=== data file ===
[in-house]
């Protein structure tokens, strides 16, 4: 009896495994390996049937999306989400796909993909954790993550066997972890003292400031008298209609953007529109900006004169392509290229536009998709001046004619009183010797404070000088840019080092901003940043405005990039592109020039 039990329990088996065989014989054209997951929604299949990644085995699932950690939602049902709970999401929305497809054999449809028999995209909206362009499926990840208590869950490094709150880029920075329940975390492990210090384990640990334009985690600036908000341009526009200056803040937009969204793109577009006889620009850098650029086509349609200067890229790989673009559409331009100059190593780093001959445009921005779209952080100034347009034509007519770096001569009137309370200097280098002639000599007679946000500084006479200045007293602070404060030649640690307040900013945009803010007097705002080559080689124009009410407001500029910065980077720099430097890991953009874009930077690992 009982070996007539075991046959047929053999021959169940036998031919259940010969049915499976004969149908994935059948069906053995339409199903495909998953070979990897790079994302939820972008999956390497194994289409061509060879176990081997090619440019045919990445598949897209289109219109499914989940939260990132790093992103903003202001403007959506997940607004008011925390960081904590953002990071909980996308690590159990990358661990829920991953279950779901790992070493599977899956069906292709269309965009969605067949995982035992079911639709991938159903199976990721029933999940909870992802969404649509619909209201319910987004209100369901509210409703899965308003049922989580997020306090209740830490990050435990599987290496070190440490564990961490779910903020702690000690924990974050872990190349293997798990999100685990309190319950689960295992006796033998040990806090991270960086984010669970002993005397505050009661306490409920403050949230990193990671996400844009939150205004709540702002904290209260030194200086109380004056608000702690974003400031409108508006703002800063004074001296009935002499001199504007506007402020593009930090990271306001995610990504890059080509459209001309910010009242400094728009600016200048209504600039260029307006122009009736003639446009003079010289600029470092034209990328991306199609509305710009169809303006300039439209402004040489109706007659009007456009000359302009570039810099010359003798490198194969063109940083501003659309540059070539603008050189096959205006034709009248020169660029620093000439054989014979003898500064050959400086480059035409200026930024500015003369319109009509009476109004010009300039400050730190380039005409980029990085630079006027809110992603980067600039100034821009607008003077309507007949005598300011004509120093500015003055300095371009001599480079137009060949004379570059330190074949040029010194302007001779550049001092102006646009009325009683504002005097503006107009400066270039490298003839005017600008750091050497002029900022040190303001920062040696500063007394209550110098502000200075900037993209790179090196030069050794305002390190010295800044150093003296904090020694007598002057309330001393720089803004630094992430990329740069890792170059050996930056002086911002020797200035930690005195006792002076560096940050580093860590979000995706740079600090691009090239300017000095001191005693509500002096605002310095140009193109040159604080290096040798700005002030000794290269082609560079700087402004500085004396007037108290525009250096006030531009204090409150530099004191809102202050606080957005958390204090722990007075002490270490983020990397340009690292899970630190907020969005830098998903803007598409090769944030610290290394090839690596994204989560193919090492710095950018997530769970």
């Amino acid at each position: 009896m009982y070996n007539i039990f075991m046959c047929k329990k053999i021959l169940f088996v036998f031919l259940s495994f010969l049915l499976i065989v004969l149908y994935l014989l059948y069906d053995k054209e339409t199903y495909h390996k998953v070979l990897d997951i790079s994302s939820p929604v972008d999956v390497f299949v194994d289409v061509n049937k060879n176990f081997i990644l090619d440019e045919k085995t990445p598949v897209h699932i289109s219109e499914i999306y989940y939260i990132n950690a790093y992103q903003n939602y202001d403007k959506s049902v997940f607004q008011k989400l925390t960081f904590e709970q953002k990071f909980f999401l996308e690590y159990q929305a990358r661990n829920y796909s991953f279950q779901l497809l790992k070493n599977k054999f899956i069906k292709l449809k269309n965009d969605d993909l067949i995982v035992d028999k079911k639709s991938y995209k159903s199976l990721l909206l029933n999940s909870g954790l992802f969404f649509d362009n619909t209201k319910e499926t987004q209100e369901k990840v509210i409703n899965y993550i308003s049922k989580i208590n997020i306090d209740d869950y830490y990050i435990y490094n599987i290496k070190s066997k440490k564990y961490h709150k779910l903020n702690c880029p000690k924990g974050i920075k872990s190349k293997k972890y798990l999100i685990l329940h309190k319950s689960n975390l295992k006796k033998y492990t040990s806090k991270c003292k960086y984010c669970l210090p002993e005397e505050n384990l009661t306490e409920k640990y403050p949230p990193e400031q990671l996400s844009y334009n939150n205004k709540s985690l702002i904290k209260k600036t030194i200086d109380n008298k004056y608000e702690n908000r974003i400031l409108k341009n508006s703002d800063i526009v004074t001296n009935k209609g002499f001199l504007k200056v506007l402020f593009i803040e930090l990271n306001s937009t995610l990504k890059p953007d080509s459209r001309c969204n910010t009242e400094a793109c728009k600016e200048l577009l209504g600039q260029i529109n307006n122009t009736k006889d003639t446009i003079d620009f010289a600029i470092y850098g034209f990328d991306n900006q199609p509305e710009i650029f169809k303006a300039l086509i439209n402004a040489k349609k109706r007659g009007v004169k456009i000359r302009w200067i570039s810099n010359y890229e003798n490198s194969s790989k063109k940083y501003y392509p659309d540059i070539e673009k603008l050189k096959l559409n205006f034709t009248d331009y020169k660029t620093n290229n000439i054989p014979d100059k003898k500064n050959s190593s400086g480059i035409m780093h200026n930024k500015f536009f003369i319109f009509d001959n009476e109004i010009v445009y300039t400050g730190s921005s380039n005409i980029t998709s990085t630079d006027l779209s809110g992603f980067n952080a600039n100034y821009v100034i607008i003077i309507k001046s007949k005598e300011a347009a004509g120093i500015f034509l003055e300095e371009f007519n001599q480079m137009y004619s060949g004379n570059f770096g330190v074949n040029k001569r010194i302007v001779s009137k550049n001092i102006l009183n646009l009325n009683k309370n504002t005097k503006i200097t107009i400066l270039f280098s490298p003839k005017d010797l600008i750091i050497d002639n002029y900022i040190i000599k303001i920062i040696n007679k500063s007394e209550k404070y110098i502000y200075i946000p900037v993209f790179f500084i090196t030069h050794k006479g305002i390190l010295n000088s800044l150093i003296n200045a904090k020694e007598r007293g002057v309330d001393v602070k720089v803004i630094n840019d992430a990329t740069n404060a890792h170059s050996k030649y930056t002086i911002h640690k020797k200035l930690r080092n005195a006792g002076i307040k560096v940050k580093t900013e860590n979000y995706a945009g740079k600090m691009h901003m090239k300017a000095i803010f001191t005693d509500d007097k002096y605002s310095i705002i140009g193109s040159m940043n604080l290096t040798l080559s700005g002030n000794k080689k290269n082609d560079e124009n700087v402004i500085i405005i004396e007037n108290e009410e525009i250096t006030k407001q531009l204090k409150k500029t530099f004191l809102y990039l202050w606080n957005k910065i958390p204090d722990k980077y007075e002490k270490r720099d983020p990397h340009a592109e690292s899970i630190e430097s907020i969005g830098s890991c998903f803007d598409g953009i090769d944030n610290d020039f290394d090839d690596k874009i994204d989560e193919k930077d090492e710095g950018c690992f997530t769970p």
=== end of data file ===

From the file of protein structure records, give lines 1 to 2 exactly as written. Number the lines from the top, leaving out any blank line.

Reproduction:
[in-house]
């Protein structure tokens, strides 16, 4: 009896495994390996049937999306989400796909993909954790993550066997972890003292400031008298209609953007529109900006004169392509290229536009998709001046004619009183010797404070000088840019080092901003940043405005990039592109020039 039990329990088996065989014989054209997951929604299949990644085995699932950690939602049902709970999401929305497809054999449809028999995209909206362009499926990840208590869950490094709150880029920075329940975390492990210090384990640990334009985690600036908000341009526009200056803040937009969204793109577009006889620009850098650029086509349609200067890229790989673009559409331009100059190593780093001959445009921005779209952080100034347009034509007519770096001569009137309370200097280098002639000599007679946000500084006479200045007293602070404060030649640690307040900013945009803010007097705002080559080689124009009410407001500029910065980077720099430097890991953009874009930077690992 009982070996007539075991046959047929053999021959169940036998031919259940010969049915499976004969149908994935059948069906053995339409199903495909998953070979990897790079994302939820972008999956390497194994289409061509060879176990081997090619440019045919990445598949897209289109219109499914989940939260990132790093992103903003202001403007959506997940607004008011925390960081904590953002990071909980996308690590159990990358661990829920991953279950779901790992070493599977899956069906292709269309965009969605067949995982035992079911639709991938159903199976990721029933999940909870992802969404649509619909209201319910987004209100369901509210409703899965308003049922989580997020306090209740830490990050435990599987290496070190440490564990961490779910903020702690000690924990974050872990190349293997798990999100685990309190319950689960295992006796033998040990806090991270960086984010669970002993005397505050009661306490409920403050949230990193990671996400844009939150205004709540702002904290209260030194200086109380004056608000702690974003400031409108508006703002800063004074001296009935002499001199504007506007402020593009930090990271306001995610990504890059080509459209001309910010009242400094728009600016200048209504600039260029307006122009009736003639446009003079010289600029470092034209990328991306199609509305710009169809303006300039439209402004040489109706007659009007456009000359302009570039810099010359003798490198194969063109940083501003659309540059070539603008050189096959205006034709009248020169660029620093000439054989014979003898500064050959400086480059035409200026930024500015003369319109009509009476109004010009300039400050730190380039005409980029990085630079006027809110992603980067600039100034821009607008003077309507007949005598300011004509120093500015003055300095371009001599480079137009060949004379570059330190074949040029010194302007001779550049001092102006646009009325009683504002005097503006107009400066270039490298003839005017600008750091050497002029900022040190303001920062040696500063007394209550110098502000200075900037993209790179090196030069050794305002390190010295800044150093003296904090020694007598002057309330001393720089803004630094992430990329740069890792170059050996930056002086911002020797200035930690005195006792002076560096940050580093860590979000995706740079600090691009090239300017000095001191005693509500002096605002310095140009193109040159604080290096040798700005002030000794290269082609560079700087402004500085004396007037108290525009250096006030531009204090409150530099004191809102202050606080957005958390204090722990007075002490270490983020990397340009690292899970630190907020969005830098998903803007598409090769944030610290290394090839690596994204989560193919090492710095950018997530769970």